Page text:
Bates Motel Ep. 2.02 “Shadow of a Doubt” flails for purpose

bates motel 2.2

Bates Motel Season 2, Episode 2 “Shadow of a Doubt”
Written by Kerry Ehrin
Directed by Tucker Gates
Airs Monday nights at 9pm ET on A&E


I suppose if a show is going to dive swim in the oceans of ridiculousness, there’s no point in wading in the shallow end; “Shadow of a Doubt” takes the bat shit world of Bates Motel to a new level, adding in ludicrous marijuana mulers (who shoot teenage dimebag sellers, apparently), a completely misguided drug war, and a teenage girl who leaves a note for the boy she spent most of the first season ignoring (after she slept with him, of course). And this is all before we get to the single oddest thing in Bates Motel‘s short existence: Norma Bates emotionally singing “Maybe This Time.”

Unfortunately, it’s all just a little too silly for its own good – and more importantly, none of it really makes any sense. Let’s be honest: the brewing marijuana feud between the two suppliers of White Pine Bay (and apparently the entire West coast, the way characters refer to it) is just not interesting. Blair’s role in it is not interesting (apparently, her “daddy issues” caused her to sleep around, possibly leaving a Norman Bates semen sample behind for the world to gasp at), Bradley’s murder of Gill (who apparently was important? Kind of hard for that impact to be felt if we never knew the guy) is not interesting – and neither is Dylan’s confused face in all of it, his wrinkled brows furrowing more with each scene complicating the “conflict” between the two “families” (they seriously refer to them as “families”, as if Marlon Brando’s stroking his chin somewhere in a dimly lit, smoky Italian restaurant). And this story line thoroughly dominates the episode (don’t forget Romero, who wants to put the handcuffs on the handcuffing he receives from these massive, influential drug battalions), leaving the most interesting – if not equally preposterous and over-the-top – moments lingering in the shadows.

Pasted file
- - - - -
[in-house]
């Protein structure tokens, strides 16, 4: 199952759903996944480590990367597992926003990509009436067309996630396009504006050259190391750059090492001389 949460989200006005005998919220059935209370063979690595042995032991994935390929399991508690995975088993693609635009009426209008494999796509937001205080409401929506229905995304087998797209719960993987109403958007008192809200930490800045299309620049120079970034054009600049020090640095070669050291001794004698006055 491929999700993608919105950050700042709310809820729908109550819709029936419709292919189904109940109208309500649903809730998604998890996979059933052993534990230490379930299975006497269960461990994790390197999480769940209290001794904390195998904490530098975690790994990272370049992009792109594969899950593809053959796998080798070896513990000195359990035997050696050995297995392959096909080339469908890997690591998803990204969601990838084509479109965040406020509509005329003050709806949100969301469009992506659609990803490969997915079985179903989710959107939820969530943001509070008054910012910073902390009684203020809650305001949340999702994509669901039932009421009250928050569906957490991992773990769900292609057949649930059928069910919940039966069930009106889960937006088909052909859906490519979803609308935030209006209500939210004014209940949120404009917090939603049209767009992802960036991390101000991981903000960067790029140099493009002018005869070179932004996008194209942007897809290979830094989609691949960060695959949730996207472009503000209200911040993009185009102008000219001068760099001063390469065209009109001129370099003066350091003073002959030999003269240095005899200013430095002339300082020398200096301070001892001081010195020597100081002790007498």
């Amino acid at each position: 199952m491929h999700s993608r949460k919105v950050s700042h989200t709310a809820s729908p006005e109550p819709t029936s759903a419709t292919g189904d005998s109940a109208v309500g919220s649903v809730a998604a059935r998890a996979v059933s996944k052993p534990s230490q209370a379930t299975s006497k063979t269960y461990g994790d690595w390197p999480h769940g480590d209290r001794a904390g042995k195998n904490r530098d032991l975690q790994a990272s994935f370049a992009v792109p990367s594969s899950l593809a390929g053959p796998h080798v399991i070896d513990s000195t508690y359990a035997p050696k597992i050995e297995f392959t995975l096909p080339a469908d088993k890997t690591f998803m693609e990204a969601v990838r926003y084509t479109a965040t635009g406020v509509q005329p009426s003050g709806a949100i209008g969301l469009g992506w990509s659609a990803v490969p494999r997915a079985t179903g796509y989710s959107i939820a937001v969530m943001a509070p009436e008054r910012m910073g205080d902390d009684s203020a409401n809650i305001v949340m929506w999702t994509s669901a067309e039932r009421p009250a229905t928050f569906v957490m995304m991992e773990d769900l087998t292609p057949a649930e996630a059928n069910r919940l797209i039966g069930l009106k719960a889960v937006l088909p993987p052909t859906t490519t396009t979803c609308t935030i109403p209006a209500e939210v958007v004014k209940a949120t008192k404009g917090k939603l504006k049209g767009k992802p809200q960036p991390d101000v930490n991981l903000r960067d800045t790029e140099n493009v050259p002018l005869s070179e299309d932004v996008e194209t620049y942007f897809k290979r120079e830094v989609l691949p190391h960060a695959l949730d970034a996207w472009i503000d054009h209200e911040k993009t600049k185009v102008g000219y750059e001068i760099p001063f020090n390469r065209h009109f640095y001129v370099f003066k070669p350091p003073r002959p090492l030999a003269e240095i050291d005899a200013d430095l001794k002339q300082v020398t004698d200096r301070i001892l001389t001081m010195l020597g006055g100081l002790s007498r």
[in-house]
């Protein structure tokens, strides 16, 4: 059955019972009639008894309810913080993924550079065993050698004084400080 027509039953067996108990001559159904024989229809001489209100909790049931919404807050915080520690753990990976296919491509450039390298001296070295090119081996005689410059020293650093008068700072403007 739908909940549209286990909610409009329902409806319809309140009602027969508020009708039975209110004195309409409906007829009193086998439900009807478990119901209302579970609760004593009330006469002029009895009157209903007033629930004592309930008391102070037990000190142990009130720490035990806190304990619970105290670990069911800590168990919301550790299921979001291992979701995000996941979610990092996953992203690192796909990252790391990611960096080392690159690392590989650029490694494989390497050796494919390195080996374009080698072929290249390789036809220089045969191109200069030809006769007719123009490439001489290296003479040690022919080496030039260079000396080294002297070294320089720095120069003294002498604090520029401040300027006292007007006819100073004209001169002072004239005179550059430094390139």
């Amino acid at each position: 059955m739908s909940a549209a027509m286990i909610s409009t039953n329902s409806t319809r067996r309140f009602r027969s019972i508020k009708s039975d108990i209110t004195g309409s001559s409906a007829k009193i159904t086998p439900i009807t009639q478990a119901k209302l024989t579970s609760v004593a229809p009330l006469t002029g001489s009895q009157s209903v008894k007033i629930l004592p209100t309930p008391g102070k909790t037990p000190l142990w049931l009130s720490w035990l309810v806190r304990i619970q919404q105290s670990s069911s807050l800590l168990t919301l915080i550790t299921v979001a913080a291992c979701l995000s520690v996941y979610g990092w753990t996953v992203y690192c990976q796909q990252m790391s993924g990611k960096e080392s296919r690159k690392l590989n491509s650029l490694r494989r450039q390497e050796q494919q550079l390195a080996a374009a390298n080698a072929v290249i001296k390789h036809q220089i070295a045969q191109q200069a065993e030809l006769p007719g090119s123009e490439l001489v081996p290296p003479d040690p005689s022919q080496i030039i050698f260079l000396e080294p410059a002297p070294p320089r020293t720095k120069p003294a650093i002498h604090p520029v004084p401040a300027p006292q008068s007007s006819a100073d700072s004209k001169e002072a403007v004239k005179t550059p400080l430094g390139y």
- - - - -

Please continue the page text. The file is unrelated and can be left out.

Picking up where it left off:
Elsewhere, we get lots of awkward Norman, who decides the basement is the best place for Bradley to wait. Not a new character beat, but this situation spurns the two most enjoyable parts of the episode; Norma and Norman’s rendition of “Please Mr. Sandeman”, and Norman’s trip to the grocery store to buy hair dye and other supplies to cut and dye Bradley’s hair with, so she can start a “new life” in Boston at the ripe age of Still-in-High-School (another thoroughly stupid, rushed resolution to get Nicola Peltz to Michael Bay’s green screen Transformer sets).

In those rare moments, Bates Motel lives up to the horror/teen angst drama/serial killer mash-up it wants so badly to be, a mix of awkward hilarity (Norma grilling her gyno about her son’s sanity) and unsettling weirdness, the feeling that everything is slightly off-kilter upstairs with Norma and her son. But those moments are quickly washed away, replaced by repeating stories (Norman getting mad at his mother for smothering him) and an over-reliance on Farmiga’s campy performance, particularly when she delivers her waaaay-too-lengthy solo at the community play audition (a scene that Farmiga apparently asked for, making the entire plot of the episode contrived for a single, self-serving reason… hardly a way to write intriguing, unique drama).

I often feel like Bates Motel is trying to hard to be something; a creepy origin story, an unsettling serial killer tale, a bloody teenage drama… but it doesn’t feel much like the writers of the show have anything to bring to the table in any of those narrative genres. Episodes like “Shadow of a Doubt” feel like they are searching for real purpose, something beyond a empty, dramatic vehicle for a fantastic actress, or a series that exists to cash in on the culturally significant film that preceded it by numerous decades. Everything on Bates Motel – the characters, the exposition-filled introductions to pre-existing dramas – feels like a show desperate to be something more than it is in its best, most unique moments (more too far and few in between in “Shadow”); an entertaining, occasionally pulpy look at two of America’s most iconic horror characters, and how they came to be.

 

— Randy

 

 

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